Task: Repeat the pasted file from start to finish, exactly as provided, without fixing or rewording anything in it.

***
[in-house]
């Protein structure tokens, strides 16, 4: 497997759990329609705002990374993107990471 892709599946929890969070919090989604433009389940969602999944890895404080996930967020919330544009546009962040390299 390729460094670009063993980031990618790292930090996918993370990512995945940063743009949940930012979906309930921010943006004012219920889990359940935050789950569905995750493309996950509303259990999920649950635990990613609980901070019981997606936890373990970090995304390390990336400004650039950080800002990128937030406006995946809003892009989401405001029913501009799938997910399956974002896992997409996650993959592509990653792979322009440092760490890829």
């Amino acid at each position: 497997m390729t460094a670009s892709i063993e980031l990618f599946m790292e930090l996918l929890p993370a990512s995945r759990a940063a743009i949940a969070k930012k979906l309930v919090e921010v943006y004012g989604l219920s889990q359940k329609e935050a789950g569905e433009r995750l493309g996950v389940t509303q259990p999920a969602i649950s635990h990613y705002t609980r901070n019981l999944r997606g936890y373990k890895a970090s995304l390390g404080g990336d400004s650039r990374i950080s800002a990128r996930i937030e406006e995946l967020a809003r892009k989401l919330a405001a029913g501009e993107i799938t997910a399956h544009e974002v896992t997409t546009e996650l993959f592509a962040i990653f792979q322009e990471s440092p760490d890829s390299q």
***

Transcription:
[in-house]
């Protein structure tokens, strides 16, 4: 497997759990329609705002990374993107990471 892709599946929890969070919090989604433009389940969602999944890895404080996930967020919330544009546009962040390299 390729460094670009063993980031990618790292930090996918993370990512995945940063743009949940930012979906309930921010943006004012219920889990359940935050789950569905995750493309996950509303259990999920649950635990990613609980901070019981997606936890373990970090995304390390990336400004650039950080800002990128937030406006995946809003892009989401405001029913501009799938997910399956974002896992997409996650993959592509990653792979322009440092760490890829």
């Amino acid at each position: 497997m390729t460094a670009s892709i063993e980031l990618f599946m790292e930090l996918l929890p993370a990512s995945r759990a940063a743009i949940a969070k930012k979906l309930v919090e921010v943006y004012g989604l219920s889990q359940k329609e935050a789950g569905e433009r995750l493309g996950v389940t509303q259990p999920a969602i649950s635990h990613y705002t609980r901070n019981l999944r997606g936890y373990k890895a970090s995304l390390g404080g990336d400004s650039r990374i950080s800002a990128r996930i937030e406006e995946l967020a809003r892009k989401l919330a405001a029913g501009e993107i799938t997910a399956h544009e974002v896992t997409t546009e996650l993959f592509a962040i990653f792979q322009e990471s440092p760490d890829s390299q």